Henry H. Eavey (pronounced A-vee) was born in Maryland. His parents came to Greene County when he was 1 year old. Henry worked on his father’s farm until he was 18 at which time; he came to Xenia in the hope of making his fortune.
His first job was with David Hinton who owned a small grocery business on East Main Street. His salary amounted to just over $8.33 per month which included board. It seems that the boarding houses purchased groceries from Mr. Hinton in return for the cost of groceries, provided room and board for his employees. This meant that Henry moved from boarding house to boarding house moving when the grocery ill was paid in full at one house and then to another until the bill was settled.
Apparently this was not much to the lad’s liking and so he went back home. After a few months, he again decided farming was not to be his life’s work and in 1859 returned to Xenia to work in the D.A. Dean grocery.
When the call went out for men to join the Union Army, he became a member of the 94th Ohio Volunteer Infantry. He was injured while being held as a prisoner of war and was discharged to return to his home.
Once again, he sought employment in the grocery business this time he worked for Frank E. Arnold who had purchased the business from Mr. Dean.
In 1865, Mr. Eavey felt he had a good working knowledge of the grocery business, so he opened his own store on West Main Street. His venture was successful and in the summer of 1869 he, along with M. C. Allison and James Carson, formed a wholesale grocery business on East Main Street. By 1880 both Mr. Alison and Mr. Carson had left the business for other ventures, Mr. Allison went on to the business which became Hooven and Allison and Mr. Carson opened a wholesale grocery business in Springfield.
Eavey acquired two other partners, J. D. Steele and W. B. Harrison. The company was called Eavey and Company. Once again the business was relocated this time to a brick building on West Main Street. This building was in 1908 the scene of one of the largest and most devastating fires ever witnessed in the city.
Following the fire, a new two story building was constructed at the corner of West Third and South Detroit Streets. This location provided easy access to the railroad for shipping and receiving products from around the country, this proved to be an excellent location for the company which was growing so fast that a third story was added to the building. Other improvements were made at that time as well until the location could not be expanded further to accommodate the needs of the company,
After Mr. Steele and Mr. Harrison moved on to other business ventures, Mr. Eavey took on two new partners. William E. and H. Earl Eavey came into the business with their father. The company continued to thrive and in 1939 branched out to start a chain of independent retailers serving 180 grocers within a radius of 70 miles.
The company continued to expand with Eavey supermarkets around the Miami Valley. In Fairborn a modern one story supermarket was erected on South Central Avenue. A large store was constructed in Columbus.
In 1959, a new warehouse was opened on Bellbrook Avenue under the direction of Jack Eavey.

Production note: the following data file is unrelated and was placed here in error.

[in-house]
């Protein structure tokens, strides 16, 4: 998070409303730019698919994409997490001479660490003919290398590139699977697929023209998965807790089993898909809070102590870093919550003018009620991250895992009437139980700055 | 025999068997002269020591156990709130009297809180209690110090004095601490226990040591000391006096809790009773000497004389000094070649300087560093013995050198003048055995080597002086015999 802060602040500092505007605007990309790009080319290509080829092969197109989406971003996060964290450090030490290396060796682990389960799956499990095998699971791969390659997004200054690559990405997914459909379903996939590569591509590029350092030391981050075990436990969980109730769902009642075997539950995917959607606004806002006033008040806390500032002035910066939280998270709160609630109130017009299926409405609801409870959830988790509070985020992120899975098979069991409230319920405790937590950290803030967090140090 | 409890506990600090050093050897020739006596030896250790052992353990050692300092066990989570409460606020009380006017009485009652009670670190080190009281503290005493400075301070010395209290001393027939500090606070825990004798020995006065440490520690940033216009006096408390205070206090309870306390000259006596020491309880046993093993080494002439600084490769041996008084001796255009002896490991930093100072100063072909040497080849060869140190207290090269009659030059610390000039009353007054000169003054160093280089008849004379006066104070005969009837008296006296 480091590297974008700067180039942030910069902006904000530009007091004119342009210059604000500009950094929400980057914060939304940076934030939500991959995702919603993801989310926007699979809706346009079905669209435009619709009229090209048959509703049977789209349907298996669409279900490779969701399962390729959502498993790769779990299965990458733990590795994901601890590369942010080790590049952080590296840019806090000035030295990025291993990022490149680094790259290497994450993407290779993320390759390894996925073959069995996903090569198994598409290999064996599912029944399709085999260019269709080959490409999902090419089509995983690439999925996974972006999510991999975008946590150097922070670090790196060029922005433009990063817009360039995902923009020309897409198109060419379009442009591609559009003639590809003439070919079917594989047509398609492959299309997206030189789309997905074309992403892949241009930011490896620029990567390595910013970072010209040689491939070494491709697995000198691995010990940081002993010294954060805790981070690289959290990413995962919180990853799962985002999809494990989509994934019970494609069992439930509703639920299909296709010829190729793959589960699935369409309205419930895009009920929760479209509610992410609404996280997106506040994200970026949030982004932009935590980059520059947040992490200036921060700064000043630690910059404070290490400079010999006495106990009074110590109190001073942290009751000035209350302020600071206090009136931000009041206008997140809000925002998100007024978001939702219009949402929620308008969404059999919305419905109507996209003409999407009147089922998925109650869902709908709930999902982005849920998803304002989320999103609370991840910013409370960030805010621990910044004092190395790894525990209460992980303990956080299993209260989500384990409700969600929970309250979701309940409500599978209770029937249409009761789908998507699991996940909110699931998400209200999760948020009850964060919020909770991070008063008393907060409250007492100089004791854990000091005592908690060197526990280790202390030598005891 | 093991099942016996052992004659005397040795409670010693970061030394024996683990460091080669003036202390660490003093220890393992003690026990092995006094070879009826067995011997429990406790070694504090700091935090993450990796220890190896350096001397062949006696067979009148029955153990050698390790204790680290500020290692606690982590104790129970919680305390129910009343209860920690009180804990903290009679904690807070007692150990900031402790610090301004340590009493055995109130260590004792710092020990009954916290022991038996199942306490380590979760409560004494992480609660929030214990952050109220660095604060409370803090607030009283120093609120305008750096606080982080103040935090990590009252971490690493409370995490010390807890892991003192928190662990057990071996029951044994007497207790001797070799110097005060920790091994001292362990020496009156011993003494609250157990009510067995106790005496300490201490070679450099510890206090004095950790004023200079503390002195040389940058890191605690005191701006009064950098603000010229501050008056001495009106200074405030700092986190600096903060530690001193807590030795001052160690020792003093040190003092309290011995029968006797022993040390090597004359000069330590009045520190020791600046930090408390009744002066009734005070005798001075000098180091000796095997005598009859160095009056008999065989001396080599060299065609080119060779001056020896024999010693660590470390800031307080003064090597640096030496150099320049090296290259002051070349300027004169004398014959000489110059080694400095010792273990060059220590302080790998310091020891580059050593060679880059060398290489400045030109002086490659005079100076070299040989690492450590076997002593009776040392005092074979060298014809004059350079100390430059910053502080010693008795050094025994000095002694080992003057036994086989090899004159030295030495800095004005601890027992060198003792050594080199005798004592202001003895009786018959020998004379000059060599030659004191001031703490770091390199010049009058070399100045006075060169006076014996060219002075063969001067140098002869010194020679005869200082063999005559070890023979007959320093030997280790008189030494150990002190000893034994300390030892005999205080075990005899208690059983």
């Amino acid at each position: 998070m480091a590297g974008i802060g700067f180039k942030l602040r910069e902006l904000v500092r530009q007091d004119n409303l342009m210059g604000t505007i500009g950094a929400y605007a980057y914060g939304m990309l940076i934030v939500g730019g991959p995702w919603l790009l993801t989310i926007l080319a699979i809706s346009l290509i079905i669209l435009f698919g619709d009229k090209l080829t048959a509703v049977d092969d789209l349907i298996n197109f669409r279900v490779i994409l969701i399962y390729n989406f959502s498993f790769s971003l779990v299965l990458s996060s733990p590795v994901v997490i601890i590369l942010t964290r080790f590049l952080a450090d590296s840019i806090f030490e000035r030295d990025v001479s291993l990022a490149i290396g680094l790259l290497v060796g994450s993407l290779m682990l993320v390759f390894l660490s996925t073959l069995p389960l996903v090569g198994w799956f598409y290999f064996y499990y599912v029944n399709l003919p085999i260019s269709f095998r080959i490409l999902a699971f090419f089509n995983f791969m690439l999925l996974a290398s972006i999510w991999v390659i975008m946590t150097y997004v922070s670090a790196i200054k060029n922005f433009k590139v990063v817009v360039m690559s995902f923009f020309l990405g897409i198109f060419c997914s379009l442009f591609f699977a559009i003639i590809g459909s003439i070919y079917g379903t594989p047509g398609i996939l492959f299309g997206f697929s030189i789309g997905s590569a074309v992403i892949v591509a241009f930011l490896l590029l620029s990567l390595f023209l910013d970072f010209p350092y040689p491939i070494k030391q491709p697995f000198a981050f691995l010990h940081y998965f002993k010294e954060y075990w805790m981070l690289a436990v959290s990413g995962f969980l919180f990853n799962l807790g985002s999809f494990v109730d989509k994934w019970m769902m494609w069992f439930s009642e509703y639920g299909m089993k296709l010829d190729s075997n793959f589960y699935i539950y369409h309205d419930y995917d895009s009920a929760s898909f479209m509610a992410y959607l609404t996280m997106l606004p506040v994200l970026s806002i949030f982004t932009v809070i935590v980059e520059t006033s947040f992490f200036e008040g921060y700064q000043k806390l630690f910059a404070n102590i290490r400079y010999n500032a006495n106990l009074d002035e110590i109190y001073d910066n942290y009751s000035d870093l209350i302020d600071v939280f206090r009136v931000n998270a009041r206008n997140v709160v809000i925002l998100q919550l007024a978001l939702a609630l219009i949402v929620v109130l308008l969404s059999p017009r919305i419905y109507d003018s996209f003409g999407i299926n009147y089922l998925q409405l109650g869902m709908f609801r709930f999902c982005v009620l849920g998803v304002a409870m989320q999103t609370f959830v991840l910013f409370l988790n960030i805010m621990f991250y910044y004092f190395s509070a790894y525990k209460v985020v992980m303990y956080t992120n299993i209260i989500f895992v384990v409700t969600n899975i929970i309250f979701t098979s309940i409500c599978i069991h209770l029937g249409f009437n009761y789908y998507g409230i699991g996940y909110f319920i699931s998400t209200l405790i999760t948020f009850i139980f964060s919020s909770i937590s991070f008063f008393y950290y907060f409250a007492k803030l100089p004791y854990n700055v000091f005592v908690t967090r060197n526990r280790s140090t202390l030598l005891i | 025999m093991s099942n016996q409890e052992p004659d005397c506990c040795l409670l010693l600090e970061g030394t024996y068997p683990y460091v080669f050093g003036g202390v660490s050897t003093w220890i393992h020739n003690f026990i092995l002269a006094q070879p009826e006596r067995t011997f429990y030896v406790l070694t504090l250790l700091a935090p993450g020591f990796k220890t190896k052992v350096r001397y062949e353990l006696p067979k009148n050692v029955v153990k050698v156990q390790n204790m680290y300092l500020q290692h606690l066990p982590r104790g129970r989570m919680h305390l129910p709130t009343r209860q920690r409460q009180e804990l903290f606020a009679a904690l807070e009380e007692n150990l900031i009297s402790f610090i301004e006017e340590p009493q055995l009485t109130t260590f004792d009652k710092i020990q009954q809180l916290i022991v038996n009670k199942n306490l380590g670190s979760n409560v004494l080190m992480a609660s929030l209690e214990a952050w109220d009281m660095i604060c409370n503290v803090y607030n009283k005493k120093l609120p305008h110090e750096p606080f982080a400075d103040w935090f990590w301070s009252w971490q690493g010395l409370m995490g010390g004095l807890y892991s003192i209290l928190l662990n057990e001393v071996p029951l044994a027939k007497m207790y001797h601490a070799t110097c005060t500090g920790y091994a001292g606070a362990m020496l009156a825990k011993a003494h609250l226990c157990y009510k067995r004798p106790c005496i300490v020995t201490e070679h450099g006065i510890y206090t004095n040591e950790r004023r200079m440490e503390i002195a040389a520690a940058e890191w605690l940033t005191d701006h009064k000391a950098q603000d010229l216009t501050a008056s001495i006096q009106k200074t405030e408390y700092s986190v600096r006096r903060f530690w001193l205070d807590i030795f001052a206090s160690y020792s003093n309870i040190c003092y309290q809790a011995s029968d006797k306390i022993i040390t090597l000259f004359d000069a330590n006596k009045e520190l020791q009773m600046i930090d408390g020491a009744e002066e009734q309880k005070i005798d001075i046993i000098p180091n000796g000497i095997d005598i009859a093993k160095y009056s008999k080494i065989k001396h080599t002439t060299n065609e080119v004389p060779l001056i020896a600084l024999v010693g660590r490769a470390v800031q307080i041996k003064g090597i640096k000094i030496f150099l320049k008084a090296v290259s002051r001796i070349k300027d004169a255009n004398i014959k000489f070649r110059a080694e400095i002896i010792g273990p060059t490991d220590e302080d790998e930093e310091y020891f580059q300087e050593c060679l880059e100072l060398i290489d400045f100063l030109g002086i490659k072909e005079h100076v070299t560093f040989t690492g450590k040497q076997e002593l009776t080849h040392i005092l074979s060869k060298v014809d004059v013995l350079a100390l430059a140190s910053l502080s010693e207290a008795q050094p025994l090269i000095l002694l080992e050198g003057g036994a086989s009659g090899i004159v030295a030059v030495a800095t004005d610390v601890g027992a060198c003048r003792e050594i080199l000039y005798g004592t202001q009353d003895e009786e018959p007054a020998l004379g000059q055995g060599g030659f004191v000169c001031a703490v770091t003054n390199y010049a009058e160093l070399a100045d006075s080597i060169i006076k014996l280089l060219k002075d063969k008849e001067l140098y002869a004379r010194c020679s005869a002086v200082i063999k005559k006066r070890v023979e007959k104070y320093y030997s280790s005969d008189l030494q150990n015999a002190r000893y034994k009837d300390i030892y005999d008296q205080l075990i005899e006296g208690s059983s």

By 1961 the company was doing so well, it attracted the interest of Super Valu of Minneapolis. Jack Eavey, grandson of the original owner agreed to sell the holdings of the Eavey Company and the firm became known as Eavey-Super Valu. At the time the Eavey Company was serving 131 retail food outlets in western Ohio with an annual volume exceeding $50 million.
The Eavey-Super Valu Company was short lived. In 1963 signs at the Bellbrook site read “Xenia Division of Super Valu”. Other changes included C. E. Shaffer formerly president of Eavey-Super Valu became division manager, Vice Presidents Birch Bell and Robert L. Buell were named managers of the departments they headed. Joseph E. Eavey, former secretary became meat products manager and the treasurer, Robert Stewart, was transferred to the corporate office in Minneapolis.
In 1963, other management changes followed. Robert Hall became produce manager, Harold Bull, dairy-frozen foods manager, John Smith became advertising manager and Pearle Compton was warehouse superintendent. Jim David was named retail accounting manager, Richard Lovelesss, office manager and William Fowler was the date processing manager. Everett Myers was named store engineer. , The sales force was re-classified as field representative.
In 1965, Super Valu Xenia Division was serving Cedarville Super Valu, James’ Super Valu. Kennedy’s Super Valu, Shawnee Superette and Stephen’s Market in Xenia, Jordan’s Super Valu in Jamestown and Thrifty Boy Market in Bellbrook, Spring Valley Market and several groceries in Dayton.
The Bellbrook Avenue site continued to expand and by 1968 the site boasted 275,000 square feet with the division carrying about 10,000 different items.
The April 3, 1974 tornado did some damage to the distribution center when a roof was seriously damaged, but the center was up and running again in less than a month,.
The company which had been in continuous operation since 1869 is no longer in business.
The Eavey building on South Detroit stands as a reminder of how a young man with great ambition made a difference.
Joan Baxter for publication week of October 15, 2018
Joan Baxter is a local resident and weekly historical columnist.